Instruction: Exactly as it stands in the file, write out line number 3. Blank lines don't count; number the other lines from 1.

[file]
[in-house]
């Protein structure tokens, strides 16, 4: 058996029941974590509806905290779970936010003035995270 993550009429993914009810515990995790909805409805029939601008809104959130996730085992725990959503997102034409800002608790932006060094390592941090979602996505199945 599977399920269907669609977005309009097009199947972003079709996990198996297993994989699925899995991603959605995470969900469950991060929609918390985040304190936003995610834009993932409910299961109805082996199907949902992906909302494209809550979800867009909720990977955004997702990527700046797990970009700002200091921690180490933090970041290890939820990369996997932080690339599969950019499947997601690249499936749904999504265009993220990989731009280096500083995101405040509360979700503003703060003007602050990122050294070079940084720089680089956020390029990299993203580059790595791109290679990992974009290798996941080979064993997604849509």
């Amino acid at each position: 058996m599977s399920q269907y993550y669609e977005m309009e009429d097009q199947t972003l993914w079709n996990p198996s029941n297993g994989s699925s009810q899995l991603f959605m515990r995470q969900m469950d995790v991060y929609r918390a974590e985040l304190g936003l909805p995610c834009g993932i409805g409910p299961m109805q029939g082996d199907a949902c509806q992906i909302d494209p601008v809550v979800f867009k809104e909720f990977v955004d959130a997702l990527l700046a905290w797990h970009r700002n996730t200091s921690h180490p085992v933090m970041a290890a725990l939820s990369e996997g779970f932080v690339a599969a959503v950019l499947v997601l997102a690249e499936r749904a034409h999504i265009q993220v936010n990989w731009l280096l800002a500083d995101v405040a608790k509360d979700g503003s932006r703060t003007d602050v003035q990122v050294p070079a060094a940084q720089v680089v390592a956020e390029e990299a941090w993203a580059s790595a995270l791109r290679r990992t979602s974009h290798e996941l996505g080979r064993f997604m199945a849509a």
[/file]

């Amino acid at each position: 058996m599977s399920q269907y993550y669609e977005m309009e009429d097009q199947t972003l993914w079709n996990p198996s029941n297993g994989s699925s009810q899995l991603f959605m515990r995470q969900m469950d995790v991060y929609r918390a974590e985040l304190g936003l909805p995610c834009g993932i409805g409910p299961m109805q029939g082996d199907a949902c509806q992906i909302d494209p601008v809550v979800f867009k809104e909720f990977v955004d959130a997702l990527l700046a905290w797990h970009r700002n996730t200091s921690h180490p085992v933090m970041a290890a725990l939820s990369e996997g779970f932080v690339a599969a959503v950019l499947v997601l997102a690249e499936r749904a034409h999504i265009q993220v936010n990989w731009l280096l800002a500083d995101v405040a608790k509360d979700g503003s932006r703060t003007d602050v003035q990122v050294p070079a060094a940084q720089v680089v390592a956020e390029e990299a941090w993203a580059s790595a995270l791109r290679r990992t979602s974009h290798e996941l996505g080979r064993f997604m199945a849509a």